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Flat Eggs
by Cruz Villarreal

In my kitchen,
I make breakfast for my granddaughter.
A small, wide-eyed girl with long brown braids.
She calls the two bright suns swimming in the frying pan,
flat eggs.
She says, no one makes them better.

I wonder
if she’ll look back
one day,
the same way I look back
and remember a small boy
in an adobe house
where the sound of a rooster
greets the morning,
and gentle rays of sunshine
make their way through
a small earthen window beside my bed
and gently caress my face.

from under the wooden bed
comes the scuffle of tiny hoofs
as a baby goat scurries out to find his mother.

I rise and venture into the courtyard,
noisy chickens scatter beneath my feet,
angry that I’ve disturbed their breakfast.

Across the courtyard
is grandmother’s house
fashioned in the old way
of mud and sticks.

In her kitchen,
she makes me breakfast,
two golden suns swimming in a frying pan,
my flat eggs.
I say, no one made them better.

Photo by Ellesi.

Old_Adobe_House,_Mexico_(NYPL_b12647398-66829) copyNOTE FROM THE AUTHOR: The poem “Flat Eggs” evokes a childhood memory of visits to my grandparents’ small ranch in Santa Apolonia, Mexico, as a boy. The home place was surrounded by adobe houses where aunts’ and uncles lived as they worked the land. We would stay in the big house and the adobe kitchen across the way a bit was where grandmother could be found preparing meals on an adobe stove heated with wood. I would rise early and make my way to her kitchen. There she would give me a hug sit me down and then prepare my breakfast of fried eggs. I can still see her in a colorful dress and long braids cooking over her stove.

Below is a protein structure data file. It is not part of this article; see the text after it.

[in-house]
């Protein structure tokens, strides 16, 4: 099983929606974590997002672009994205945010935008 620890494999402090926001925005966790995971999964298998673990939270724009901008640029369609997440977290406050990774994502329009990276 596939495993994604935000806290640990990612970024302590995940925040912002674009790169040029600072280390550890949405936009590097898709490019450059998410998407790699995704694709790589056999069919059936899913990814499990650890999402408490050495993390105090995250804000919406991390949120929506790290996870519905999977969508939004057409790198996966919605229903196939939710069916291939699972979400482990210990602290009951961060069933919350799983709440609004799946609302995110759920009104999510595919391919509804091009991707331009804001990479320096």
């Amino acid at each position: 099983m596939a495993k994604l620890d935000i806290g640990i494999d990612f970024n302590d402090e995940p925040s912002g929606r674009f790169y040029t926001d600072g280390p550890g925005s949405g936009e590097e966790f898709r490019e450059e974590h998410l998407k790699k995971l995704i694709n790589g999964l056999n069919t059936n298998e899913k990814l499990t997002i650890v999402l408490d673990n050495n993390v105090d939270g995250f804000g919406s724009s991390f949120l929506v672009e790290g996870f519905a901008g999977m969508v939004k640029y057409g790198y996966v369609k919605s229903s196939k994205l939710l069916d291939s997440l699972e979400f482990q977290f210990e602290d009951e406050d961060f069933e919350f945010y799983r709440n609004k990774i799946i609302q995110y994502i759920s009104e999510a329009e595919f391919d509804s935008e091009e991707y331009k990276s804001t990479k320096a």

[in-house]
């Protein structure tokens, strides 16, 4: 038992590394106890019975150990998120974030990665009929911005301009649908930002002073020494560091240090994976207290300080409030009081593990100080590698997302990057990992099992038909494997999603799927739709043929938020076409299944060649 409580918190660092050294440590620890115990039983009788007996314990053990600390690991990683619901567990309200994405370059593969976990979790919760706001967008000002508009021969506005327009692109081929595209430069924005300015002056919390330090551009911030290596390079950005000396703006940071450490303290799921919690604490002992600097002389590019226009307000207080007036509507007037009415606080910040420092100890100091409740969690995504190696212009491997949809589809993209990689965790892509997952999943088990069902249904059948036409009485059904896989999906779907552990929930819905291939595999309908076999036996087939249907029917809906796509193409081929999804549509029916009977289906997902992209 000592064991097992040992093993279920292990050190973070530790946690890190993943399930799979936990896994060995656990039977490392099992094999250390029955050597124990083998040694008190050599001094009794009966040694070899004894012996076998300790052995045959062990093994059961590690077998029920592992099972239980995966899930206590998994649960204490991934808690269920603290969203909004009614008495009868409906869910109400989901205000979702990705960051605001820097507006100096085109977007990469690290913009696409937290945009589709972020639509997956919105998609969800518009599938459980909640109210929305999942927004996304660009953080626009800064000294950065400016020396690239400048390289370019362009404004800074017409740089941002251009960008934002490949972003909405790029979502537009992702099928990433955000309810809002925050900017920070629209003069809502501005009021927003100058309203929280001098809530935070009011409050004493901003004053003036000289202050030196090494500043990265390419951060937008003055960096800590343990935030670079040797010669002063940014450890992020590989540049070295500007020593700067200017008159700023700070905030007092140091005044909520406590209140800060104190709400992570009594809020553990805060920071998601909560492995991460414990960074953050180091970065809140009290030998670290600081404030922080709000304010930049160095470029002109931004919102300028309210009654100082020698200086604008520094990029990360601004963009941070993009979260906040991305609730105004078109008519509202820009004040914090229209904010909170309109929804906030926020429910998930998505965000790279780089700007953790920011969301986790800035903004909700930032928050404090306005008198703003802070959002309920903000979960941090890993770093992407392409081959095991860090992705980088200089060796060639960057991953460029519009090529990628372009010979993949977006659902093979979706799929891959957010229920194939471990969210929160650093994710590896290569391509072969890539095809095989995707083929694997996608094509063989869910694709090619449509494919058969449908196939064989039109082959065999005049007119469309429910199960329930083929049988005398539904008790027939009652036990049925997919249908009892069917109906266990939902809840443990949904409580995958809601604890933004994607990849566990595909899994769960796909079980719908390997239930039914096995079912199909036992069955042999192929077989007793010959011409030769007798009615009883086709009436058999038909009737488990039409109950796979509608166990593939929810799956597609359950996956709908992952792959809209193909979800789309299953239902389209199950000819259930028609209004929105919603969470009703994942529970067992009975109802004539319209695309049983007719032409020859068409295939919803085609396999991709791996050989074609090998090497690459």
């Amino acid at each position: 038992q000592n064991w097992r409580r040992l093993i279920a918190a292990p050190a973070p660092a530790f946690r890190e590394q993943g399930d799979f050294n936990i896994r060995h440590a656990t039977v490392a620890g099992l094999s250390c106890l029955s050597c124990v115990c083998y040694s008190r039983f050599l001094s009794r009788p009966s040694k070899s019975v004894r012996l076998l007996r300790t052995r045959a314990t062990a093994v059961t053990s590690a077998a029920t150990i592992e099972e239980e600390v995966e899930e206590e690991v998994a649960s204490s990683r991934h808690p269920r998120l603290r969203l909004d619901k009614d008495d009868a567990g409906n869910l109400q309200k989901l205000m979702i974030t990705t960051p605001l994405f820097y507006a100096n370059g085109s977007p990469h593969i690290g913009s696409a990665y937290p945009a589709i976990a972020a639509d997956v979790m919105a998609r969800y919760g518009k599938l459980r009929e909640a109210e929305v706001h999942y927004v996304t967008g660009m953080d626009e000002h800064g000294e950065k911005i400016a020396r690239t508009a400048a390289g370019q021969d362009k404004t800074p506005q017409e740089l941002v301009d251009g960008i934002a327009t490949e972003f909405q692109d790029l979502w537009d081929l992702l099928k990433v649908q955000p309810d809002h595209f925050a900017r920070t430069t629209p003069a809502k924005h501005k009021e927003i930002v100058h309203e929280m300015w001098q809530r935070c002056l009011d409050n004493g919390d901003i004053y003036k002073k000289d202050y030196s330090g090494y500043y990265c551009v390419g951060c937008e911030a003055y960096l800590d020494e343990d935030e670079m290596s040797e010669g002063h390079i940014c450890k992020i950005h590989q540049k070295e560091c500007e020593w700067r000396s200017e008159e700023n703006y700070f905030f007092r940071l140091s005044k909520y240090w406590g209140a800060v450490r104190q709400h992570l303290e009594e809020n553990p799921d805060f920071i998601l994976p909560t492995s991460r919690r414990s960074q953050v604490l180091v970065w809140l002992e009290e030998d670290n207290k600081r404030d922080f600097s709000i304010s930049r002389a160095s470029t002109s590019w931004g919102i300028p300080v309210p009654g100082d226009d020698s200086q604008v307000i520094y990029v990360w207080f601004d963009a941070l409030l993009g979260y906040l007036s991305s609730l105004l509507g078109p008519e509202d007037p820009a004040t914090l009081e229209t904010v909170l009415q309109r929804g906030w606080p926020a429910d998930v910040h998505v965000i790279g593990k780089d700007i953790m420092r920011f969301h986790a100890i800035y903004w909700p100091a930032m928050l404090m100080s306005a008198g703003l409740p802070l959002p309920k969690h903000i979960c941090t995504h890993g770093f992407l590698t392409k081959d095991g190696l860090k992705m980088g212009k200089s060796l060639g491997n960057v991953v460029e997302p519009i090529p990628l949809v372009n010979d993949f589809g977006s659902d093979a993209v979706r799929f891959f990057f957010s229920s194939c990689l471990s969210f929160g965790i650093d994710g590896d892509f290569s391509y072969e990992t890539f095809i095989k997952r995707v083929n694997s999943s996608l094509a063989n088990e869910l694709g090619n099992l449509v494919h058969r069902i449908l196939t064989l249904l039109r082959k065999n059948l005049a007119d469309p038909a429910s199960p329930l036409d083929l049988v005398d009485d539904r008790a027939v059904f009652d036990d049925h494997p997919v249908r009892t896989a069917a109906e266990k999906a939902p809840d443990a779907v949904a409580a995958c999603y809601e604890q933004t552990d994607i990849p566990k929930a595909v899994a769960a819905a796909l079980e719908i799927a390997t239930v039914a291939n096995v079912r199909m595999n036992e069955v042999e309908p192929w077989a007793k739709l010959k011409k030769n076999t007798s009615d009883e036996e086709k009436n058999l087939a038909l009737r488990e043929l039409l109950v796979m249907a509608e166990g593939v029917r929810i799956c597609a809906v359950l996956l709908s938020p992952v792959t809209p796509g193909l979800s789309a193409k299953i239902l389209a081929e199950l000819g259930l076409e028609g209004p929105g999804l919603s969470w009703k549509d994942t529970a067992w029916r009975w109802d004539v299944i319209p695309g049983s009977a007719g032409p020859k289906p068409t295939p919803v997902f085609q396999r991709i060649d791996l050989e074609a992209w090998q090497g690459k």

PHOTO: Old Adobe House, Mexico (New York Public Library Digital Collection, Detroit Publishing Company postcards).

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ABOUT THE AUTHOR: Cruz Villarreal is a local Lansing, Michigan, area poet. A first generation American from Mexican parents, he was born in Carrizo Springs, Texas, and still caries many of the Mexican traditions given him by his parents. He enjoys creative writing, and several of his works have been published locally. More of his work can be read at cruzpoet.openlcc.net. Readers are encouraged to leave comments or suggestions on how to improve his work.